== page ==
Ransomware payments: Funding the business of cybercrime

Source: Veeam

If you were considering becoming a cybercriminal or were perhaps a traditional villain looking to upgrade your skills for the 21st century, I’m sure your business model of choice would be running a ransomware operation. You would, thanks to the simplicity of platforms like Ransomware as a Service and the willingness of victims to pay ransomware fees, be running a very successful business — albeit an illegal business — in a matter of days or weeks. Such is the ongoing success of ransomware as a means of extorting money from victims.

The main reason for the runaway success of ransomware as a malware attack vector is its effectiveness and ability to generate money for cybercriminals. Anonymous payment services like Bitcoin make ransomware payment simple for victims and risk free for the ransomware’s owners. Companies are even starting to keep a Bitcoin ransom ready in the event that they are affected and cannot recover from the attack.

Bitcoin isn’t the only ransomware payment method available. Cybercriminals offer flexibility when it comes to settling your bill. Early ransomware and Lockerware (the old screen-locking style of malware) were primitive in terms of demanding payment: Premium rate SMS message extortion was common, as was the use of the now defunct Ukash voucher scheme. Today, Bitcoin remains the most popular payment method, but other cryptocurrencies like the more sophisticated Ethereum and less well known Litecoin and Dogecoin are also options. The latter two currencies trail behind Bitcoin in terms of transactions, but all of these cryptocurrencies can be easily laundered through the darknet, allowing the cashing out of funds easily and anonymously.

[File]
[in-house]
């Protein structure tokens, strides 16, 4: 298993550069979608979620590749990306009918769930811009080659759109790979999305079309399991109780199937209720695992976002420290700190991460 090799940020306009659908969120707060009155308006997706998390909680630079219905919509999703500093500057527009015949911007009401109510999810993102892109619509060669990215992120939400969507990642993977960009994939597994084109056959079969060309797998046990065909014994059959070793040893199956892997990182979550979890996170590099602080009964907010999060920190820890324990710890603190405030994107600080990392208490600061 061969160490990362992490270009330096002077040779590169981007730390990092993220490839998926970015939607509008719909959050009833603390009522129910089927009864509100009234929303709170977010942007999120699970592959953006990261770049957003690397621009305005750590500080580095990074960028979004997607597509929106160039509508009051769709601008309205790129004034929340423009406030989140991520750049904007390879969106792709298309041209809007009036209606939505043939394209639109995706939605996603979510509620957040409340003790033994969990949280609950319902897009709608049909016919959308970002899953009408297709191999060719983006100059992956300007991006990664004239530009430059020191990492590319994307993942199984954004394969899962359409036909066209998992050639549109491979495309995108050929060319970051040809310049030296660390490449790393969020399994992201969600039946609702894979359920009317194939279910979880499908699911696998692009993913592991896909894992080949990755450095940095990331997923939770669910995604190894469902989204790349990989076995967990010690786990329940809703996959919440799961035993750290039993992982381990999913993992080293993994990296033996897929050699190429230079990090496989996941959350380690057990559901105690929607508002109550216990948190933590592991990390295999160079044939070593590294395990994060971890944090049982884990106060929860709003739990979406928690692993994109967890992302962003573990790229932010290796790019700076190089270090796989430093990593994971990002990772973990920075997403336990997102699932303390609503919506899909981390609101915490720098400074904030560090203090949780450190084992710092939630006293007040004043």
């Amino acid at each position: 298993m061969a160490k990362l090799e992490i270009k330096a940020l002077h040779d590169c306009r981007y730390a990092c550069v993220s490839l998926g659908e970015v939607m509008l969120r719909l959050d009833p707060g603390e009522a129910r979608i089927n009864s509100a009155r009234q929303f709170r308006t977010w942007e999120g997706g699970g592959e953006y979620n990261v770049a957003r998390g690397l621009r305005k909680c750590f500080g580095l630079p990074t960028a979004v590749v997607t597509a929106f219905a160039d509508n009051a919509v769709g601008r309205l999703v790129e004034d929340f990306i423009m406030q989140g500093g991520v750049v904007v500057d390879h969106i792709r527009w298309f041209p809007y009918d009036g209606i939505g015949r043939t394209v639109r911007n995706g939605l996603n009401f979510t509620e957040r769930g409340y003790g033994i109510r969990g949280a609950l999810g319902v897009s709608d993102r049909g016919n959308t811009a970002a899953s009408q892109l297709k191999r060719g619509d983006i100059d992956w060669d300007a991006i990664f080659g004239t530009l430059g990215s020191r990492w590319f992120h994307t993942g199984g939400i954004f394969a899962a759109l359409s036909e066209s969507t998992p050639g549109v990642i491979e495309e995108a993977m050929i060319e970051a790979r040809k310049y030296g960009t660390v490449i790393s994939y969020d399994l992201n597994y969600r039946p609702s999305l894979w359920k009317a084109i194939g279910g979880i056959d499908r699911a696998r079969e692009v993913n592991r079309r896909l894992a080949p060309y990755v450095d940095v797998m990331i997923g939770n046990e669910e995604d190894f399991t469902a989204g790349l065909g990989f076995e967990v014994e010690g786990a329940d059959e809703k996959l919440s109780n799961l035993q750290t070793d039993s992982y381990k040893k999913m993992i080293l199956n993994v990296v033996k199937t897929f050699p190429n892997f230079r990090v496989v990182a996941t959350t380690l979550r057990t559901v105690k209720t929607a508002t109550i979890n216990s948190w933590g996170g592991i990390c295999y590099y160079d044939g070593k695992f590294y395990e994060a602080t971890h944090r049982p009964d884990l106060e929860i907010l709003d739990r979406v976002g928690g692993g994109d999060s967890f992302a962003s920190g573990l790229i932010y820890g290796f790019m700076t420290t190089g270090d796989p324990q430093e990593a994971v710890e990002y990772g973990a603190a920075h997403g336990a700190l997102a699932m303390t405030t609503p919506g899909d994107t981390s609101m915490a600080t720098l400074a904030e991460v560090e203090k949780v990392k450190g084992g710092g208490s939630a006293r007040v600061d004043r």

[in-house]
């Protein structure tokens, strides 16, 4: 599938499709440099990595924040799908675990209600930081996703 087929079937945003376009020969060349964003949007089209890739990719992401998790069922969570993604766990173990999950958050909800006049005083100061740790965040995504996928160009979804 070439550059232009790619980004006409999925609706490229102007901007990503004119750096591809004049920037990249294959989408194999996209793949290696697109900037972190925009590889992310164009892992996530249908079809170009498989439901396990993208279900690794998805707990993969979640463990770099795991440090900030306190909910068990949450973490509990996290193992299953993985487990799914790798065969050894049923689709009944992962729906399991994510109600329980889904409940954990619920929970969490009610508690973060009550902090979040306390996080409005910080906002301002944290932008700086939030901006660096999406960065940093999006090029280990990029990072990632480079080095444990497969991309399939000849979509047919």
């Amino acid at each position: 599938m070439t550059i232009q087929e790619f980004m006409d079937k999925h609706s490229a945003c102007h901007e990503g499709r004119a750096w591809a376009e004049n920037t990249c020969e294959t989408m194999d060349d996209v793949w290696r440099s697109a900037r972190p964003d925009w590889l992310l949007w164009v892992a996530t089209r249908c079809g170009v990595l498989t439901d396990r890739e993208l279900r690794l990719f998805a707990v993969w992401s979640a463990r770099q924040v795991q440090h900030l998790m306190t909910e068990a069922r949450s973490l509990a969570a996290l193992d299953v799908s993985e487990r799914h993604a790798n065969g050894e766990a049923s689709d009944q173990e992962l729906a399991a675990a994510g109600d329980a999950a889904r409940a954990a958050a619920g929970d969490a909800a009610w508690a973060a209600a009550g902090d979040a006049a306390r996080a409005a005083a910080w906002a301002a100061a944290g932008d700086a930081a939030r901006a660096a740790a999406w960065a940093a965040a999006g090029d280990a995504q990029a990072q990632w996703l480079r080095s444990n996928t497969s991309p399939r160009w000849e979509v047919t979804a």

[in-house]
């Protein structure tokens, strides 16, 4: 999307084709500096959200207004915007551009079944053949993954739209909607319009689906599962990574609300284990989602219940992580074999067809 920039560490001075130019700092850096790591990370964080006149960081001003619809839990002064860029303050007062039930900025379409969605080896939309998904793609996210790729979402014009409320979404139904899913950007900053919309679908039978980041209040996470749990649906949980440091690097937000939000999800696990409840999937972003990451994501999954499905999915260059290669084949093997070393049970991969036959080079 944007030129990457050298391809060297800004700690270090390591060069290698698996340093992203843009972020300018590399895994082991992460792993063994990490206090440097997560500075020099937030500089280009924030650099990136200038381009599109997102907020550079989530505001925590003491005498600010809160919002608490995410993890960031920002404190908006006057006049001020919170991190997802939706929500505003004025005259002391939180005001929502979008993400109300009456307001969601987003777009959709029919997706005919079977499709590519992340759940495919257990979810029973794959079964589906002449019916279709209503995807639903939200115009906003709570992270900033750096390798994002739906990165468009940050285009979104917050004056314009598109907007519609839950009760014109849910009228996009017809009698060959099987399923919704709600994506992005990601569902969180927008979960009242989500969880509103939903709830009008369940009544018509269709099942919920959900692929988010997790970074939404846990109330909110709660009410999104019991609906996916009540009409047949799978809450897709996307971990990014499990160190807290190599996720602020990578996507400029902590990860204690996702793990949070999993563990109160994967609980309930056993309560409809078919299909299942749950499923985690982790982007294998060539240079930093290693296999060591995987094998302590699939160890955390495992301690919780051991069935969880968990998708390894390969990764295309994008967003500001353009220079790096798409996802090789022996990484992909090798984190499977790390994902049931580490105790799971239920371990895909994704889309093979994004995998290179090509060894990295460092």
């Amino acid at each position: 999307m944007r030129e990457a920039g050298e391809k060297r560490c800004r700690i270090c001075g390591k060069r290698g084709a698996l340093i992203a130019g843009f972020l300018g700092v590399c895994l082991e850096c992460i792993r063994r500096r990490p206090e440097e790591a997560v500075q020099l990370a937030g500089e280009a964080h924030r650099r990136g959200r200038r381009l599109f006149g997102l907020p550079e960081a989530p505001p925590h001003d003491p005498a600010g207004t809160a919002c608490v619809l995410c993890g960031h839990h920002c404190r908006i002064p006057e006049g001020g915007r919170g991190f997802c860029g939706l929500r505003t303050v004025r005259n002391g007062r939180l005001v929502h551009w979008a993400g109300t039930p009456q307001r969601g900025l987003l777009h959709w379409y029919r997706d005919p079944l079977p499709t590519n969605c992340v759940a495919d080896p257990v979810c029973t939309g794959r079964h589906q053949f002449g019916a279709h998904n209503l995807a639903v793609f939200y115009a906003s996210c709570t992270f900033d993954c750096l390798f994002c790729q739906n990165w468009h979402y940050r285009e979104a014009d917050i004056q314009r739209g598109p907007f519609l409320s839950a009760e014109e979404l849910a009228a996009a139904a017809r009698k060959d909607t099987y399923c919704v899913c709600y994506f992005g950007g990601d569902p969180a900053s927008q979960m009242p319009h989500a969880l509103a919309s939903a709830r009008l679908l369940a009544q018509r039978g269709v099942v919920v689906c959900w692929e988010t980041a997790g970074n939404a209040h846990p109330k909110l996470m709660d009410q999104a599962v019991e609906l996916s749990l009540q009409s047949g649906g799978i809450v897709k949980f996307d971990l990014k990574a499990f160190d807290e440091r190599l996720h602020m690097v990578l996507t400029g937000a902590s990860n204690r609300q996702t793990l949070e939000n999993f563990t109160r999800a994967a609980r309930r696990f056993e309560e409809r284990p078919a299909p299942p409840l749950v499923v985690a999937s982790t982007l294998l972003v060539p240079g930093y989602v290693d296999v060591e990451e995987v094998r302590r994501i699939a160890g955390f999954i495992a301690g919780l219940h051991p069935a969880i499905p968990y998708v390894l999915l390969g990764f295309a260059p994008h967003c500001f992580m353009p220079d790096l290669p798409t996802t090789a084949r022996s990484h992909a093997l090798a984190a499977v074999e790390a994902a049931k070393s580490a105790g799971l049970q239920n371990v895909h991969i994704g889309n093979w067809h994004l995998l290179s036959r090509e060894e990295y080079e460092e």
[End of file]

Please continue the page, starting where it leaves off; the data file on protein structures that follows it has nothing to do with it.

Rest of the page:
Recent research carried out by Google, Chainalysis, UC San Diego and the NYU Tandon School of Engineering found that ransomware has generated an income of more than $25 million over the last two years. Looking at 34 different types of ransomware and then tracking their ransomware payment methods through blockchain ledger entries, they were able to track and analyze the flow of Bitcoin ransom paid by victims. One of the most successful variants of ransomware is Locky, which is said to have earned its owners over $7 million.

If you’ve ever been affected by ransomware, you know the ransom demanded to gain access to your data is generally quite small. On average, the ransom is around $700, although it peaks at about $1,500. This low-pricing strategy is designed to make sure you can afford to pay the ransom rather than seeking likely more expensive recovery alternatives. Paying the ransom is designed by the malware authors to be the easiest option for you on purpose, so they can maximize their profits. There is solid economic theory here: Price elasticity of demand for one, but also the notion that low price, low input and high volume will be an easier payday for the ransomware owner over the higher priced and potentially higher risk alternative.

Reports of ransomware being able to alter its price based on the geographic location of the victim’s computer back up the economics of ransomware too. The Fatboy Ransomware as a Service platform is said to use The Economist’s Big Mac index to offer its victims an affordable way out of their predicament. The Big Mac index measures the differences in purchasing-power parity between global currencies to adjust the price of a burger. It is now utilized by ransomware authors to ensure that wherever their malware strikes, the price you see to regain access to your data is within your means relative to your location and currency.

It is important to note that we also see the price of ransomware set deliberately high in certain market segments, usually where there is a significant risk of not acting on the outcome of the attack. Hospitals, for example, have noted higher ransom payment demands when key or life-critical medical systems are affected. The morals of these ransomware attackers are clearly non-existent.